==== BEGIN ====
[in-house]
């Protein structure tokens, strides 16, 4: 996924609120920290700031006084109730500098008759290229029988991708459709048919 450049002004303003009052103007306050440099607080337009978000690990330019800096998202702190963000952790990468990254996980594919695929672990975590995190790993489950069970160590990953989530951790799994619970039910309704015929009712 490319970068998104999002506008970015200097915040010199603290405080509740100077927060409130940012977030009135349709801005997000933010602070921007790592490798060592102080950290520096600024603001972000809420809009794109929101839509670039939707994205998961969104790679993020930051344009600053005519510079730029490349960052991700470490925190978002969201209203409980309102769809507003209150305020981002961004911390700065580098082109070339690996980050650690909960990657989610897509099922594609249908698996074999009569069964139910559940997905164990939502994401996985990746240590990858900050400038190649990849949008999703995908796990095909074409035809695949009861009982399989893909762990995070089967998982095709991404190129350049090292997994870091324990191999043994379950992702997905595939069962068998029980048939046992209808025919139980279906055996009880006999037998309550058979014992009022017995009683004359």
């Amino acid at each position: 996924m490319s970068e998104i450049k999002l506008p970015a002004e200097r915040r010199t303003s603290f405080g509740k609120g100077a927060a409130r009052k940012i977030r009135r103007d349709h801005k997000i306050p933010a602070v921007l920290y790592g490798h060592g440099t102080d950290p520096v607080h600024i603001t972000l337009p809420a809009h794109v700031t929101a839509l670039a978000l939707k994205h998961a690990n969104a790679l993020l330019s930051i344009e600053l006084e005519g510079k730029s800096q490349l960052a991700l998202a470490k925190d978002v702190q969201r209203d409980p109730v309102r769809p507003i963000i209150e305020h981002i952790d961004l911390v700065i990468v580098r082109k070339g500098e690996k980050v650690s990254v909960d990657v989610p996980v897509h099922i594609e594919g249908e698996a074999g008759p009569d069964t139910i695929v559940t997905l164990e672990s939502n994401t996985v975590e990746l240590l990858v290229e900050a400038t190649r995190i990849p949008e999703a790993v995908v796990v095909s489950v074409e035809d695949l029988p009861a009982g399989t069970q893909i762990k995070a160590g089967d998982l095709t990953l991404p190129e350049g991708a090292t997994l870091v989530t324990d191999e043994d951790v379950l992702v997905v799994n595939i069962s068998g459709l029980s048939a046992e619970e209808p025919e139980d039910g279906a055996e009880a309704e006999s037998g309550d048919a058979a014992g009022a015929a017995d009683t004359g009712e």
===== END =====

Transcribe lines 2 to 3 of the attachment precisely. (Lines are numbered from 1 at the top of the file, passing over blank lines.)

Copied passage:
């Protein structure tokens, strides 16, 4: 996924609120920290700031006084109730500098008759290229029988991708459709048919 450049002004303003009052103007306050440099607080337009978000690990330019800096998202702190963000952790990468990254996980594919695929672990975590995190790993489950069970160590990953989530951790799994619970039910309704015929009712 490319970068998104999002506008970015200097915040010199603290405080509740100077927060409130940012977030009135349709801005997000933010602070921007790592490798060592102080950290520096600024603001972000809420809009794109929101839509670039939707994205998961969104790679993020930051344009600053005519510079730029490349960052991700470490925190978002969201209203409980309102769809507003209150305020981002961004911390700065580098082109070339690996980050650690909960990657989610897509099922594609249908698996074999009569069964139910559940997905164990939502994401996985990746240590990858900050400038190649990849949008999703995908796990095909074409035809695949009861009982399989893909762990995070089967998982095709991404190129350049090292997994870091324990191999043994379950992702997905595939069962068998029980048939046992209808025919139980279906055996009880006999037998309550058979014992009022017995009683004359």
């Amino acid at each position: 996924m490319s970068e998104i450049k999002l506008p970015a002004e200097r915040r010199t303003s603290f405080g509740k609120g100077a927060a409130r009052k940012i977030r009135r103007d349709h801005k997000i306050p933010a602070v921007l920290y790592g490798h060592g440099t102080d950290p520096v607080h600024i603001t972000l337009p809420a809009h794109v700031t929101a839509l670039a978000l939707k994205h998961a690990n969104a790679l993020l330019s930051i344009e600053l006084e005519g510079k730029s800096q490349l960052a991700l998202a470490k925190d978002v702190q969201r209203d409980p109730v309102r769809p507003i963000i209150e305020h981002i952790d961004l911390v700065i990468v580098r082109k070339g500098e690996k980050v650690s990254v909960d990657v989610p996980v897509h099922i594609e594919g249908e698996a074999g008759p009569d069964t139910i695929v559940t997905l164990e672990s939502n994401t996985v975590e990746l240590l990858v290229e900050a400038t190649r995190i990849p949008e999703a790993v995908v796990v095909s489950v074409e035809d695949l029988p009861a009982g399989t069970q893909i762990k995070a160590g089967d998982l095709t990953l991404p190129e350049g991708a090292t997994l870091v989530t324990d191999e043994d951790v379950l992702v997905v799994n595939i069962s068998g459709l029980s048939a046992e619970e209808p025919e139980d039910g279906a055996e009880a309704e006999s037998g309550d048919a058979a014992g009022a015929a017995d009683t004359g009712e």